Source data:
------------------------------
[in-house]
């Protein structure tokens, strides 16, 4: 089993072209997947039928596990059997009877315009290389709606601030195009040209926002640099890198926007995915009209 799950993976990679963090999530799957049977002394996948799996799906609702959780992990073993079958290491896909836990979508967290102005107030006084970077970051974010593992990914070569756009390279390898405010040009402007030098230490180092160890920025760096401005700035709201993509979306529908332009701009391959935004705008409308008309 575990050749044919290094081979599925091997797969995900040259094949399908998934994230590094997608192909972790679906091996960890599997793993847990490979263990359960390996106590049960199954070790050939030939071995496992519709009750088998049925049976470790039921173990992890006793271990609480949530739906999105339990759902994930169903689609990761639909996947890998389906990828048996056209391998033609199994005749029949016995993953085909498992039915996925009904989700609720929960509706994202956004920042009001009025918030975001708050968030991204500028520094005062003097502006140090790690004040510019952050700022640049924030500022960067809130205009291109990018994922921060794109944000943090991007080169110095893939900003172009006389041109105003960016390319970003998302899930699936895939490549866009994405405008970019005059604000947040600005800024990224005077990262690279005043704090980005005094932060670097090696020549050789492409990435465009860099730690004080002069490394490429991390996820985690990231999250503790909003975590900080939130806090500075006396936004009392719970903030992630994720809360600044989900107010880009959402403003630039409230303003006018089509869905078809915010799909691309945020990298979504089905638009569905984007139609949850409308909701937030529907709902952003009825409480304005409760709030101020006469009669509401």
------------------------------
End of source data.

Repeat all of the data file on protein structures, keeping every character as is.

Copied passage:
[in-house]
């Protein structure tokens, strides 16, 4: 089993072209997947039928596990059997009877315009290389709606601030195009040209926002640099890198926007995915009209 799950993976990679963090999530799957049977002394996948799996799906609702959780992990073993079958290491896909836990979508967290102005107030006084970077970051974010593992990914070569756009390279390898405010040009402007030098230490180092160890920025760096401005700035709201993509979306529908332009701009391959935004705008409308008309 575990050749044919290094081979599925091997797969995900040259094949399908998934994230590094997608192909972790679906091996960890599997793993847990490979263990359960390996106590049960199954070790050939030939071995496992519709009750088998049925049976470790039921173990992890006793271990609480949530739906999105339990759902994930169903689609990761639909996947890998389906990828048996056209391998033609199994005749029949016995993953085909498992039915996925009904989700609720929960509706994202956004920042009001009025918030975001708050968030991204500028520094005062003097502006140090790690004040510019952050700022640049924030500022960067809130205009291109990018994922921060794109944000943090991007080169110095893939900003172009006389041109105003960016390319970003998302899930699936895939490549866009994405405008970019005059604000947040600005800024990224005077990262690279005043704090980005005094932060670097090696020549050789492409990435465009860099730690004080002069490394490429991390996820985690990231999250503790909003975590900080939130806090500075006396936004009392719970903030992630994720809360600044989900107010880009959402403003630039409230303003006018089509869905078809915010799909691309945020990298979504089905638009569905984007139609949850409308909701937030529907709902952003009825409480304005409760709030101020006469009669509401």